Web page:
Sudden cardiac arrest was higher among people living in poorer neighbourhoods in several US and Canadian cities, and the disparity was particularly evident among people under age 65, found a study in CMAJ.
Sudden cardiac arrest accounts for up to 63% of deaths annually from cardiac diseases in the United States. Socioeconomic status is a predictor of many health-related conditions, including death and heart disease. This study examined a potential link between socioeconomic status and sudden cardiac arrest in more than one community.
A team of researchers in the US and Canada looked at data on 9235 sudden cardiac arrests in seven cities: four in the US: Dallas, Texas; Pittsburgh, Pennsylvania; Portland, Oregon; Seattle-King County, Washington; and three in Canada: Ottawa and Toronto, Ontario; and Vancouver, British Columbia.
The researchers looked at people who had cardiac arrests at home, a nursing home or assisted-living facility. They used census tract data on household incomes for the location of cardiac arrests to determine socioeconomic status.
"The incidence of sudden cardiac arrest was significantly higher in the neighbourhoods of lowest versus highest socioeconomic status in six of the seven metropolitan areas studied," writes Dr. Sumeet Chugh, Cedars-Sinai Medical Center, with coauthors.
Median household income was $50 000 to $63 000 US dollars, with income in the lowest socioeconomic group ranging from $30 000 to $41 000 and in the highest socioeconomic group from $72 000 to $97 000. In Pittsburgh, incomes were significantly lower ($21 000 and $54 000 respectively.)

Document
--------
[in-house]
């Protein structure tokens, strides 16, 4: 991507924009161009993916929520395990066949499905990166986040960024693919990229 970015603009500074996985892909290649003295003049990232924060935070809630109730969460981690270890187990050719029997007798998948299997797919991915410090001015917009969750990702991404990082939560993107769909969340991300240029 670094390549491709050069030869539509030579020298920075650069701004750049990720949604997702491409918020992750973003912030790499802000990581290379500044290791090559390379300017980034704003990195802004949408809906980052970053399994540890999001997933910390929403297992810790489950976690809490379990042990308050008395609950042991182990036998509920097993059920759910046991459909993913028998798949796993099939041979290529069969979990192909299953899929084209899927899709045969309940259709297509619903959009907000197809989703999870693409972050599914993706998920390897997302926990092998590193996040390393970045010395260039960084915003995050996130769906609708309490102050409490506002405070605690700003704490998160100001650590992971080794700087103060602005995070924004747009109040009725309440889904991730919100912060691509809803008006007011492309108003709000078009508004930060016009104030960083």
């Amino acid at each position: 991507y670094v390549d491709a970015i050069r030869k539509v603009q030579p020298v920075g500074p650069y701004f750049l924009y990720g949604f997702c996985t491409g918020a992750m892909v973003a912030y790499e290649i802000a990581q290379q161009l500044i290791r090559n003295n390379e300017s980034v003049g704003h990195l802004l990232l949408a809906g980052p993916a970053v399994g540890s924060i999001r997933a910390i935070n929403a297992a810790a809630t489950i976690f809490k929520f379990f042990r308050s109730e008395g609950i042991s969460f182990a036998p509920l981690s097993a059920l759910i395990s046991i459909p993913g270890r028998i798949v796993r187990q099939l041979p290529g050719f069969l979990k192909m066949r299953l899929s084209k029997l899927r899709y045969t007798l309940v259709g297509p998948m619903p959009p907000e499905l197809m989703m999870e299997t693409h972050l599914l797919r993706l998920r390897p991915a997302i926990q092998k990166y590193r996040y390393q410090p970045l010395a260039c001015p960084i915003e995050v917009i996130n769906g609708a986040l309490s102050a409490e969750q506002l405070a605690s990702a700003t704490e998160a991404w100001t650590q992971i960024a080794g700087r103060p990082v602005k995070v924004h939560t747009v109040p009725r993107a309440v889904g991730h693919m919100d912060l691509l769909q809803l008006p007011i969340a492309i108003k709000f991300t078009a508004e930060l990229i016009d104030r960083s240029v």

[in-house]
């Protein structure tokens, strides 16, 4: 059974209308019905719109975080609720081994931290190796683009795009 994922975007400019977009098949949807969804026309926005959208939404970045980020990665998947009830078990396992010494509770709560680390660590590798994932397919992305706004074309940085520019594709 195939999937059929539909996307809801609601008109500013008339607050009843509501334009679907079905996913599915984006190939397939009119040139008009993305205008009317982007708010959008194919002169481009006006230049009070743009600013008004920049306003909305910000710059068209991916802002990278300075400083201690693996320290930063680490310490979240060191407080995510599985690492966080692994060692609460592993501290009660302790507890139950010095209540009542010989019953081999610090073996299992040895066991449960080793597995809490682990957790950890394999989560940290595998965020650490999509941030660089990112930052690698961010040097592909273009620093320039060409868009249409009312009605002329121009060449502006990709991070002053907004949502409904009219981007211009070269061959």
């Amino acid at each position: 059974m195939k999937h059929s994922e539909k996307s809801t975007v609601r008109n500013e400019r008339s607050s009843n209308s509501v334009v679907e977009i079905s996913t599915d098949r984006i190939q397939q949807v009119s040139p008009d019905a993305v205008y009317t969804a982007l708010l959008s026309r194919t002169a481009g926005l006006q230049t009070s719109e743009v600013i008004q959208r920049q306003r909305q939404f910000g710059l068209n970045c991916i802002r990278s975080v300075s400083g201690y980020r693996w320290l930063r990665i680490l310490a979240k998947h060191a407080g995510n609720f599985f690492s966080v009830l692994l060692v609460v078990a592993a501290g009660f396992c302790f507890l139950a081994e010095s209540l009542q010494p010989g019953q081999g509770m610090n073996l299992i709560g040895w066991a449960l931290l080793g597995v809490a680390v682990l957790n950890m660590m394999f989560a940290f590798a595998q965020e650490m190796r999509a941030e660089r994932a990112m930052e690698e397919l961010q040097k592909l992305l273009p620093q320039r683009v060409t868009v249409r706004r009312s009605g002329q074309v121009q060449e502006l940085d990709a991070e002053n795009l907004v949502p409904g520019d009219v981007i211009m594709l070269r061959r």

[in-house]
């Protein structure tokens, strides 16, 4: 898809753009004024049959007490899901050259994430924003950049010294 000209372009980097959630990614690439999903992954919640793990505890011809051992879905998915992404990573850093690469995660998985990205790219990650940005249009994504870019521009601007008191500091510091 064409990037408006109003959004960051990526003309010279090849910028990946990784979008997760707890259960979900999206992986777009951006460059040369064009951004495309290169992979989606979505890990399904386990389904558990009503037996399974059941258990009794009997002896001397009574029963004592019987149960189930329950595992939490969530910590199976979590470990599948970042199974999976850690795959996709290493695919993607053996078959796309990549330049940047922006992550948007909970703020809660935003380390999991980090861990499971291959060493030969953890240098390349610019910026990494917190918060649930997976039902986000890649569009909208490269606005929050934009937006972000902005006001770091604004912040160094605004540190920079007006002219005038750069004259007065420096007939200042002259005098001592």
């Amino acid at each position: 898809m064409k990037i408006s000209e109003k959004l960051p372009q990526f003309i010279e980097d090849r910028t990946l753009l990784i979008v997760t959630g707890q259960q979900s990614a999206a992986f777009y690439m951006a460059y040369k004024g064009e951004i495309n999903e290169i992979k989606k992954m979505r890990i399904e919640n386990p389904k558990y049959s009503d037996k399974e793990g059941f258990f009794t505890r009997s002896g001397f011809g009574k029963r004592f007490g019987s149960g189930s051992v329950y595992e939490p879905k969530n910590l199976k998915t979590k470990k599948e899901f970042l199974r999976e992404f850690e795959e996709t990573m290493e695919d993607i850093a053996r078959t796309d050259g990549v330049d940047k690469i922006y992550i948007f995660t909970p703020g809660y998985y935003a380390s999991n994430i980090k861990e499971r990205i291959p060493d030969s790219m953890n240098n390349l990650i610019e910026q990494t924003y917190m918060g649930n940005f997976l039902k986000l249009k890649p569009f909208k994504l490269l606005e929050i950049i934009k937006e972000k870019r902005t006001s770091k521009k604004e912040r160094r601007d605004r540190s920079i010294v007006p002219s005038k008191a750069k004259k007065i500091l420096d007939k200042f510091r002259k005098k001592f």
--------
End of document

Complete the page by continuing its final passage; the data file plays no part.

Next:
"At all seven sites, disparities in the incidence of sudden cardiac arrest across socioeconomic quartiles were greatest among people less than 65 years old. Compared with the incidence in the highest quartile, the incidence in the lowest quartile was two- to fourfold greater in the US sites, and up to threefold greater in the Canadian sites," they write. "As with all ages combined, disparities across socioeconomic quartiles among people younger than 65 were significant at all sites except Ottawa." Compared with the disparities among younger people, the disparities among people 65 and older were less pronounced in in the US cities and Toronto.
The trend for higher cardiac arrests increased as median income dropped and was particularly noticeable among people under 65 years of age and stronger in the US cities than in the Canadian cities. The authors state that the exact reasons for US-Canadian differences need further investigation, but data from other studies indicate that one possible explanation is Canadians' access to universal health care; which may mean they have had preventive care for cardiac issues, compared with Americans who may not seek care because of cost, particularly those younger than 65 and not yet eligible for Medicare.
"Our results showing a younger mean age of sudden cardiac arrest in the United States may be consistent with more poorly controlled cardiovascular disease," state the authors.
They conclude that population-level interventions for people in low income neighbourhoods and better access to preventive health care may help to address these disparities.
In a related commentary, Dr. Heikki Huikuri, Institute of Clinical Medicine, University of Oulu, Finland, writes "this study should inform the decisions of politicians and managers of health care systems as they institute health care reforms, recognizing that sudden cardiac arrest is the single most common cause of death in western societies."
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